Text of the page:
The cell-handover capability inherent in mobile networks allows M2M devices to stay connected to the internet on the move. The geographic reach of modern networks provides extensive wireless internet availability. For example, the 2G networks in the UK provide coverage to more than 99% of the population and the figures are similar for most developed countries. From a device connectivity perspective, this service can be thought of as providing a serial (RS232 or RS485) or Ethernet cable the length and breadth of the country.

This is a powerful enabling technology that facilitates applications that were simply impossible 20 years ago.

One of the biggest uses of mobile internet connectivity is in the vehicle tracking sector. GPS and GPRS combine to provide near real-time status of a vehicle's location to a remote observer.
Tracking technology can lead to increased productivity, reduced operational costs, improved customer service and enhanced security for both driver and vehicle.

Lowest cost

Billing of cellular internet connections is achieved by measuring the amount of data sent and received across the network. There is a great deal of flexibility in the available tariffs including very low data usage plans from as little as £1 per month. Well designed applications can be developed to reduce data transfer over the air to make mass deployments an affordable reality.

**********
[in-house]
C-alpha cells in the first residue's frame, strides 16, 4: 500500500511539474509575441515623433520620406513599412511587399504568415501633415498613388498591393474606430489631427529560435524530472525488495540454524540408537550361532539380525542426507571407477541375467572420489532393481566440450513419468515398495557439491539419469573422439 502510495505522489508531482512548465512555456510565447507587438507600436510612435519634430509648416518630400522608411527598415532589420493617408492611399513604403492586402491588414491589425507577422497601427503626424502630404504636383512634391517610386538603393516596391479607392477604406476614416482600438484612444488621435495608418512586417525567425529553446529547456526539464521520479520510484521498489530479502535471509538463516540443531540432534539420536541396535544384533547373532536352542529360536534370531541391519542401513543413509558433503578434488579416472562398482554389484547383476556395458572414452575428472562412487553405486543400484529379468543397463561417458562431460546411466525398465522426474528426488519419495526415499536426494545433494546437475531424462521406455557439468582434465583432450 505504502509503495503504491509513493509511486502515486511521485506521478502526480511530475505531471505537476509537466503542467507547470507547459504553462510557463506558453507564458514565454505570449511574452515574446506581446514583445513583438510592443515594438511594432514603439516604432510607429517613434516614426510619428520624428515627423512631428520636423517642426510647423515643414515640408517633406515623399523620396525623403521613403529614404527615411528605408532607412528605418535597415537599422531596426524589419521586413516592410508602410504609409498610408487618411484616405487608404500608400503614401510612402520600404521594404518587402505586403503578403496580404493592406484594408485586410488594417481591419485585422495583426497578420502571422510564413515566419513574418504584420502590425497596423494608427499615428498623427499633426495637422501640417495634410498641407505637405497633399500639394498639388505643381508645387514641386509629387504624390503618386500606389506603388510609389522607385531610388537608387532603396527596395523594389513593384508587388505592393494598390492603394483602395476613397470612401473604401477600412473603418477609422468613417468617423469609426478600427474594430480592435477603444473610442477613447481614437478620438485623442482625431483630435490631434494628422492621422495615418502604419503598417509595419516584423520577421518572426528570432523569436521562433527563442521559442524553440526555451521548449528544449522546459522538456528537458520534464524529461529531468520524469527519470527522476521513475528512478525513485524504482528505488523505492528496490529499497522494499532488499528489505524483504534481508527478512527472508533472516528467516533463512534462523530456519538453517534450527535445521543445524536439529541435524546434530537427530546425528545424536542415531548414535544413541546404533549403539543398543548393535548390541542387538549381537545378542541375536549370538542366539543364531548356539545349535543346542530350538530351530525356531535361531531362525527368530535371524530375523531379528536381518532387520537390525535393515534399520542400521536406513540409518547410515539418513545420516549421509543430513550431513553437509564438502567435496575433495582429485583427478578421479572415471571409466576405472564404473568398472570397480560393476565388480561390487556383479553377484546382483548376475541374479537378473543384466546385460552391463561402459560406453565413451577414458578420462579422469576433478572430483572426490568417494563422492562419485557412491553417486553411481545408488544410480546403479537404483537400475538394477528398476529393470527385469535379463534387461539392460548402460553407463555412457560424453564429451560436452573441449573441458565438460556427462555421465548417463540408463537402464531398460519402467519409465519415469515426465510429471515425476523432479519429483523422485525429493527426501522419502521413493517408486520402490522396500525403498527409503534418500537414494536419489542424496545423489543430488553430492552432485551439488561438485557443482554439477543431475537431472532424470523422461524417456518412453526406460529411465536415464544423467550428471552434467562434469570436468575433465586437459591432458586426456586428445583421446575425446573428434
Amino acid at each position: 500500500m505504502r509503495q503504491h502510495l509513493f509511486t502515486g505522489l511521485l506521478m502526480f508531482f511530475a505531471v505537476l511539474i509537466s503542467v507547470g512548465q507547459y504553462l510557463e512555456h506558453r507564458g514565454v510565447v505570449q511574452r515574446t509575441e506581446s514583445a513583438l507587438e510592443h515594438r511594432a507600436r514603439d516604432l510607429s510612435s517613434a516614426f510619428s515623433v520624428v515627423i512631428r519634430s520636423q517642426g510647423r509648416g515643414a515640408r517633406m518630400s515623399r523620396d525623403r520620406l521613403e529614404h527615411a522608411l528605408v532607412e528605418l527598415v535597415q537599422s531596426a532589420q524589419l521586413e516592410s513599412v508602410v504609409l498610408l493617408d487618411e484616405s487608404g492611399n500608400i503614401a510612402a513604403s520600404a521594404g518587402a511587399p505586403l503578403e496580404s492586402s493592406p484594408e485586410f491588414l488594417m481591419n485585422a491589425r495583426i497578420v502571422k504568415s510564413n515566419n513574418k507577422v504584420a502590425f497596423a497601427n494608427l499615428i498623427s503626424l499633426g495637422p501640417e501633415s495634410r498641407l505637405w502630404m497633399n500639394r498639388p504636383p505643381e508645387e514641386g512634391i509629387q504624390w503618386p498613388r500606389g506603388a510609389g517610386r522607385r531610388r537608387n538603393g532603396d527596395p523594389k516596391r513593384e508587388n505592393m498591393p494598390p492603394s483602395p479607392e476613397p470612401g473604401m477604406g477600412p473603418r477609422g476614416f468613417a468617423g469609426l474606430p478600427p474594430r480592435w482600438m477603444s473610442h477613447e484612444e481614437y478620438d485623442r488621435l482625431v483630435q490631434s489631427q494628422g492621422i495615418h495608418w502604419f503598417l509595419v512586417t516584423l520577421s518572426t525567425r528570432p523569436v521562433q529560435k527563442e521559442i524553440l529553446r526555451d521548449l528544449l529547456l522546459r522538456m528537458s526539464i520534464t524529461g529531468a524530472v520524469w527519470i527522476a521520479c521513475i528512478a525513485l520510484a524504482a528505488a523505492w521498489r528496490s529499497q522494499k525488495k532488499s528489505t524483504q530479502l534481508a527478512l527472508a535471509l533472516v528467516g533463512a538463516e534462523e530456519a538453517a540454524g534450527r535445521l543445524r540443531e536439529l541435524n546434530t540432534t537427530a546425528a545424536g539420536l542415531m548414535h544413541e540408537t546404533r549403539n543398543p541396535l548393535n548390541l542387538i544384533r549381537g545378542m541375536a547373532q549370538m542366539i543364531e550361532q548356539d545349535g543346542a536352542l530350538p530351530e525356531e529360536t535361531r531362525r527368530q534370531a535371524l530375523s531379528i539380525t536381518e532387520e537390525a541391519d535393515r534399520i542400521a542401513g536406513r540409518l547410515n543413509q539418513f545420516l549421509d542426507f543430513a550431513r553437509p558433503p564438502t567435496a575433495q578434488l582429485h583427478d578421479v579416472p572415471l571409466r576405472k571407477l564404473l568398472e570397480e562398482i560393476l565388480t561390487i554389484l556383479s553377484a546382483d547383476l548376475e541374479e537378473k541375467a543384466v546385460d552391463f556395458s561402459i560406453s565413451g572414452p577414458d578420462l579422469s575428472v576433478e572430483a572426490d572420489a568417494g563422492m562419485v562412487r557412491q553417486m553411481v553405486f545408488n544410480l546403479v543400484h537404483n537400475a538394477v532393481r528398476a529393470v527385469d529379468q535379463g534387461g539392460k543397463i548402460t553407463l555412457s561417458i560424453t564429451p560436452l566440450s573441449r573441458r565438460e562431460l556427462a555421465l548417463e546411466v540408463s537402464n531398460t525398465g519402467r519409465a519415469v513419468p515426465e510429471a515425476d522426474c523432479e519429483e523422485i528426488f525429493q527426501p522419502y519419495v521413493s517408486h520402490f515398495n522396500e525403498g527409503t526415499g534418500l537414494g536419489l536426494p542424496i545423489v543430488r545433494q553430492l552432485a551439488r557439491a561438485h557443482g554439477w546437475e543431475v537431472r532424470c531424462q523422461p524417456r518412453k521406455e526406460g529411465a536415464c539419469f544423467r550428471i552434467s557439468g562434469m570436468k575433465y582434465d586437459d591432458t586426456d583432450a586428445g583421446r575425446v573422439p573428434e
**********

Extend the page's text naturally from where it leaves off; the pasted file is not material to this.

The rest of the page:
Some systems are able to use SMS messaging for data transfer to a central server. While this method of communicating does not offer the versatility of a TCP/IP based link, it can be very low cost – ideal for applications such as tank level measurement where information is only needed from time to time.

Put simply, what other internet service provider can offer connections for as little as £1 per month?

So how do you internet enable a device or system using the cellular networks? There are three core product types that manufacturers and system integrators can use to internet enable their systems – modules, modems and routers.


At the heart of the M2M industry are the GPRS and 3G modules, see Fig. 2. These surface mount or connectorised components are integrated into a PCB design to provide GSM, SMS and TCP/IP connectivity functions. Modules are configured and driven by AT commands borrowed from the world of the Hayes dial-up modem. Some standardisation of the AT command sets for GSM devices is laid out in the GSM07.05 and GSM07.07 standards.

Most modules require an external micro or Pic to manage the internet connection by sending AT commands at appropriate intervals over an RS232 serial link or a USB connection.

The requirement to have additional processing can be removed by choosing a programmable module. Such a device provides a full Java virtual machine onboard that can support a bespoke user application. Access to all of the hardware on the module is made available to the programmer through APIs. Functions include digital IO, analogue IO, dual RS232 ports, USB port and a quad-band GPRS interface. Other modules on the market employ alternative programming languages such as Python or C/C++.